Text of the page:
• David Carlson

685 One should never look a gift universe in the mouth!

Day 685 Sunday, January 30, 2022

The highest compliment we can give to God, our Creator, is to thoroughly enjoy the gift of life. One should never look a gift universe in the mouth! The best way to pay for a beautiful moment is to enjoy it. - Ronald Rolheiser



The incarnation began with Jesus and it has never stopped . . . God takes on flesh so that every home becomes a church, every child becomes the Christ-child, and all food and drink become a sacrament. God's many faces are now everywhere, in flesh, tempered and turned down, so that our human eyes can see him. - Ronald Rolheiser



Do you want to experience a mature, healthy, dynamic spirituality? Read Ronald Rolheiser, priest, theologian, teacher, author of 16 books and 2,000 columns, and a retreat leader and prolific speaker. Whether you are a devotee of Rolheiser or a Rolheiser neophyte, his Essential Spiritual Writings will convince you that his humane, accessible and hopeful spirituality make him an important contemporary writer.


Rolheiser comes from unlikely hardscrabble beginnings. growing up in the prairies of Saskatchewan in a family of 16 children. At age 17 he entered the Missionary Oblates of Mary Immaculate community and went on to receive a doctorate in theology from the University of Louvain in Belgium. He served as a regional superior of his order and, most recently, as president of the Oblate School of Theology in San Antonio. He has taught and lectured globally.


Rolheiser is clear that spirituality must be based on theology lest it become unhealthy, and he draws on the work of Augustine, Aquinas, John of the Cross, Karl Rahner and Henri Nouwen. However, his focus is on spirituality, what he calls "applied theology" and without it, theology is merely "intellectual aesthetics." He claims there are four essentials of Christian life: private prayer and morality, mellowness of heart, community as an element of worship and participation in the work of social justice.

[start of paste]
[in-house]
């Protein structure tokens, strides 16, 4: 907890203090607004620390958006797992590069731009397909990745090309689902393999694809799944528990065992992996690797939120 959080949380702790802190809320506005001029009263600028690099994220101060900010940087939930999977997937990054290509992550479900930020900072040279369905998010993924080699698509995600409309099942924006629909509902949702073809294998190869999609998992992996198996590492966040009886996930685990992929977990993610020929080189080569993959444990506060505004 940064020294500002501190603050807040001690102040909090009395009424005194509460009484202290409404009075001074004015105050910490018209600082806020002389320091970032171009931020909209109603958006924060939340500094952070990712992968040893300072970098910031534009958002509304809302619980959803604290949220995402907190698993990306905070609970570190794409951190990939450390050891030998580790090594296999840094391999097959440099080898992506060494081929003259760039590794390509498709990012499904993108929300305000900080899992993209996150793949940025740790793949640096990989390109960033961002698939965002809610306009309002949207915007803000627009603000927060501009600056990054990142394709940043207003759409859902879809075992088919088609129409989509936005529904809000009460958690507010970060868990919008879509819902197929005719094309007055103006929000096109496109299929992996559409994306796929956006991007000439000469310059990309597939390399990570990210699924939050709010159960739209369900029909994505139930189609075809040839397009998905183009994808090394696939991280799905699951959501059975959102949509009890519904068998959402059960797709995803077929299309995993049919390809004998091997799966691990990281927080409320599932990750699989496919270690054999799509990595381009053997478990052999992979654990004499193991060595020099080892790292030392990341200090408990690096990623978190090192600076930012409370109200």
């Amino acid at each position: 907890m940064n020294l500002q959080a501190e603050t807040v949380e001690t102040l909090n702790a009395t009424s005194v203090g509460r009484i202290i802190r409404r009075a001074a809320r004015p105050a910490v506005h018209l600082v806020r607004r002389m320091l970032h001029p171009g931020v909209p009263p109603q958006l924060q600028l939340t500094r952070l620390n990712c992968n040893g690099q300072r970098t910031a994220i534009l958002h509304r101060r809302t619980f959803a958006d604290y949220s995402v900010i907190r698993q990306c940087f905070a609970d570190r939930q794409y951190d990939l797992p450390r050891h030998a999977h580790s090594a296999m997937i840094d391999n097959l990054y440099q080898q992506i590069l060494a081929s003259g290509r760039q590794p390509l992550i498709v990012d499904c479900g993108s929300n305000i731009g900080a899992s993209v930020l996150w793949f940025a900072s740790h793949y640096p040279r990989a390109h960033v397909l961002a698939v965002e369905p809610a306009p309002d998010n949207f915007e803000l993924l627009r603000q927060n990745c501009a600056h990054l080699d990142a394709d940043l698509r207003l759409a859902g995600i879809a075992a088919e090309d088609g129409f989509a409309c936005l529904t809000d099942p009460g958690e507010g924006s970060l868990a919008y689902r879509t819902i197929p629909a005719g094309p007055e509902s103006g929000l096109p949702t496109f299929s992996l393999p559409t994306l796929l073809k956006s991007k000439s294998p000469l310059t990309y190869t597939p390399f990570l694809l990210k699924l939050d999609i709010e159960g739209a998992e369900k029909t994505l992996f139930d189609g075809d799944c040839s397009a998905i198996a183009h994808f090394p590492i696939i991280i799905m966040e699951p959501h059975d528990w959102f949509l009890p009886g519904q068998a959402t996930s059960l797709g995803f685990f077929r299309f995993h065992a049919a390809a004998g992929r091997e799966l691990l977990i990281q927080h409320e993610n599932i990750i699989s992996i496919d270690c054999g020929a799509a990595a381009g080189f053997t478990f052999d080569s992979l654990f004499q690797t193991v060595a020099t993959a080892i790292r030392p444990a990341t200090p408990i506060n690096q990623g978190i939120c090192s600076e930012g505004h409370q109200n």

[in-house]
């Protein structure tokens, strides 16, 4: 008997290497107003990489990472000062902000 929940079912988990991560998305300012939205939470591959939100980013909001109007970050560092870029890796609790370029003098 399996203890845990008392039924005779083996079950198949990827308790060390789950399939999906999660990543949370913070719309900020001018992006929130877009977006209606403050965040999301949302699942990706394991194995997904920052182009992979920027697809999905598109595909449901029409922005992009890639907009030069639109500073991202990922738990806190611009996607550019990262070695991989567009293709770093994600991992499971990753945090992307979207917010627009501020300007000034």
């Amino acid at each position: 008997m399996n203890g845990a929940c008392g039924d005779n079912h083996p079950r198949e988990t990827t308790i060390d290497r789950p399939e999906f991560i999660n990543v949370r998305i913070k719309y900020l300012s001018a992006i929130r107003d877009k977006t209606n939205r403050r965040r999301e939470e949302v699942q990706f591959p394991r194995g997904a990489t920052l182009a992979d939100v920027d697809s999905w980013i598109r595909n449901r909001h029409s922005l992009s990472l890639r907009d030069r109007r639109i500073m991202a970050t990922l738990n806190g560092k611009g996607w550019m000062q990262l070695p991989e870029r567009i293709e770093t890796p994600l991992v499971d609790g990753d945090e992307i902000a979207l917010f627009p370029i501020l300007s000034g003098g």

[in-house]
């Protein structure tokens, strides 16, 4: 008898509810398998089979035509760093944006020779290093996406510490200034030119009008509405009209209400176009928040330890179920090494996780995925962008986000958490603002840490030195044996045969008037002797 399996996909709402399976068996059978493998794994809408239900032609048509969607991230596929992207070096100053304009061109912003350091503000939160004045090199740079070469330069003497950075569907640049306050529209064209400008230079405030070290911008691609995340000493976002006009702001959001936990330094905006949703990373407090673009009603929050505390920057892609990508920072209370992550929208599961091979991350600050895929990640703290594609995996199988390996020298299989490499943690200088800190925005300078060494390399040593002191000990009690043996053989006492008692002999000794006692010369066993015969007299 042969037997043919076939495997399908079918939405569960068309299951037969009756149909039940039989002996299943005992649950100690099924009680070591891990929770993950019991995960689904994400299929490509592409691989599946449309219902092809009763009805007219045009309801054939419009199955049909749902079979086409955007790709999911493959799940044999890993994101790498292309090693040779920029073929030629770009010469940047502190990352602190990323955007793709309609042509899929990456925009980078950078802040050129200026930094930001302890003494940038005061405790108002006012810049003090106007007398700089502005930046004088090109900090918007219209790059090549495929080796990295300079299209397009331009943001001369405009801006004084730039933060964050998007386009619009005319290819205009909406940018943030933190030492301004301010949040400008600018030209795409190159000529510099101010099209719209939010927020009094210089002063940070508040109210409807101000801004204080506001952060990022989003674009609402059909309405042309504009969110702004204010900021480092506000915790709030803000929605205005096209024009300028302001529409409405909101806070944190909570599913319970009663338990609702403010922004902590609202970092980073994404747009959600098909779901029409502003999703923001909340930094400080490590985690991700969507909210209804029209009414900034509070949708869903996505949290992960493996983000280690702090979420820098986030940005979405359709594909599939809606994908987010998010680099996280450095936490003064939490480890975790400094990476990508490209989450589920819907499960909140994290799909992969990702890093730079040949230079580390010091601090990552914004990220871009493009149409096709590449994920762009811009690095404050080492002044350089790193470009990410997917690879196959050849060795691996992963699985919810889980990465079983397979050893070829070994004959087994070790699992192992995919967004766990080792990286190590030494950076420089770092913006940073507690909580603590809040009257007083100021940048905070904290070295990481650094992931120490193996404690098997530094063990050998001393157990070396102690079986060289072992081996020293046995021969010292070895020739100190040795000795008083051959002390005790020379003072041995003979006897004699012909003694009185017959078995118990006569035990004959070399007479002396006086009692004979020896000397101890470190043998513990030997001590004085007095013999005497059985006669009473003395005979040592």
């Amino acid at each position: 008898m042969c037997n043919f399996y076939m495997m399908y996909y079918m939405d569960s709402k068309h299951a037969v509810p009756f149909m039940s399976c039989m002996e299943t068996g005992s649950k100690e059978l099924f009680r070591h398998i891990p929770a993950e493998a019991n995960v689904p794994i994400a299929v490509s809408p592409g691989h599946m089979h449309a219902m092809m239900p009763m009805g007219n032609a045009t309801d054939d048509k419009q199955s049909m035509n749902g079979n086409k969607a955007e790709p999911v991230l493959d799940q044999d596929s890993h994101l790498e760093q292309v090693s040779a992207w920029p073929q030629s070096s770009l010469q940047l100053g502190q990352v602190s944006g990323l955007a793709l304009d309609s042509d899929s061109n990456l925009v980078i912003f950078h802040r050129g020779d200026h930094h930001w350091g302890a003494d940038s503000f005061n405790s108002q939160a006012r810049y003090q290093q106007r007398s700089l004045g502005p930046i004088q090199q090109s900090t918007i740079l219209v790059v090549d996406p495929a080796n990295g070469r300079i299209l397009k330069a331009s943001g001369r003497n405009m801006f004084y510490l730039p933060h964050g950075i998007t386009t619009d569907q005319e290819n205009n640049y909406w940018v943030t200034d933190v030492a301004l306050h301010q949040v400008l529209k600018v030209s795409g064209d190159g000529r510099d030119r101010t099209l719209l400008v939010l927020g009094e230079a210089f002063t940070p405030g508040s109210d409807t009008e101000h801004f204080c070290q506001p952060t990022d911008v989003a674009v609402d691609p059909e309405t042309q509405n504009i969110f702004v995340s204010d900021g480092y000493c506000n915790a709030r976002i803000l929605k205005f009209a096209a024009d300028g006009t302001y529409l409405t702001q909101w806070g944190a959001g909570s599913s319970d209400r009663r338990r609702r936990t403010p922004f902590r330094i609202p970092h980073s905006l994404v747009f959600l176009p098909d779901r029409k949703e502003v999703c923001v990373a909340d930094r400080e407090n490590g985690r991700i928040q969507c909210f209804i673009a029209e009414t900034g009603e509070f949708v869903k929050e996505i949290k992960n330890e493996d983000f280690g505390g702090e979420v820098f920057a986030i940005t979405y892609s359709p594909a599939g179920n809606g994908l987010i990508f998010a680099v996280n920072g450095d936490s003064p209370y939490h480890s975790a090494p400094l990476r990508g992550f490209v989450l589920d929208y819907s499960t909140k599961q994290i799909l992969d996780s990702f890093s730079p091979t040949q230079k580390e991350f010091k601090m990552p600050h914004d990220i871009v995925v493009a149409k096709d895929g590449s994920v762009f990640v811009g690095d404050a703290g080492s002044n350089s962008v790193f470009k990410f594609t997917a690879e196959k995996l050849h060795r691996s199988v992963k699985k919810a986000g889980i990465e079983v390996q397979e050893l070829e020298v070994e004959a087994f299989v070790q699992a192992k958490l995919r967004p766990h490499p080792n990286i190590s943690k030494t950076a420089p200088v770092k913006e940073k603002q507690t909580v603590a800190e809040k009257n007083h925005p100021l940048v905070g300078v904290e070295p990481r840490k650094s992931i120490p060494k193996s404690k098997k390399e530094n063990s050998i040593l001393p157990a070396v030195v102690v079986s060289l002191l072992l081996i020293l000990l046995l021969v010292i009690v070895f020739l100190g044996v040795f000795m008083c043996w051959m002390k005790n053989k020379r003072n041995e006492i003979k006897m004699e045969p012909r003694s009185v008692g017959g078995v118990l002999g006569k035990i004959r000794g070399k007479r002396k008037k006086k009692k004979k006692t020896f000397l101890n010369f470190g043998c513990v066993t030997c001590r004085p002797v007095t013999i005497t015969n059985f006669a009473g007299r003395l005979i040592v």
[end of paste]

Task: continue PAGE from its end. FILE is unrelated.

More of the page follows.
"A healthy soul must do two things for us. First, it must put some fire in our veins, keep us energized, vibrant, living with zest and full of hope as we sense that life is, ultimately beautiful and worth living ... Second, a healthy soul has to keep us fixed together. It has to continually give us a sense of who we are, where we came from, where we are going, and what sense there is in all of this."

- Ronald Rolheiser


Although his essential writings include discussion of these topics, Rolheiser's central premise from which all else follows is of a "sacred fire" implanted by God in all of creation.


In humans this manifests as a desire for unity, wholeness and community. Our spirituality is how we live into this desire, this longing, how we overcome our separateness.



As our defining characteristic, this "sacred fire" is a mixed blessing leading to a creative, exuberant life or a sense of being thwarted. If our longing is for the trivial, the result will be continued loneliness, restlessness and rootedness. The human quest is to create a life and then to give that life away.


One of the dominant expressions of this sacred fire is human sexuality. In a religion that historically feared sexuality and worked to control it, Rolheiser offers a wholistic understanding of this most human desire, one that promotes neither frigidity nor irresponsibility but is both chaste and passionate.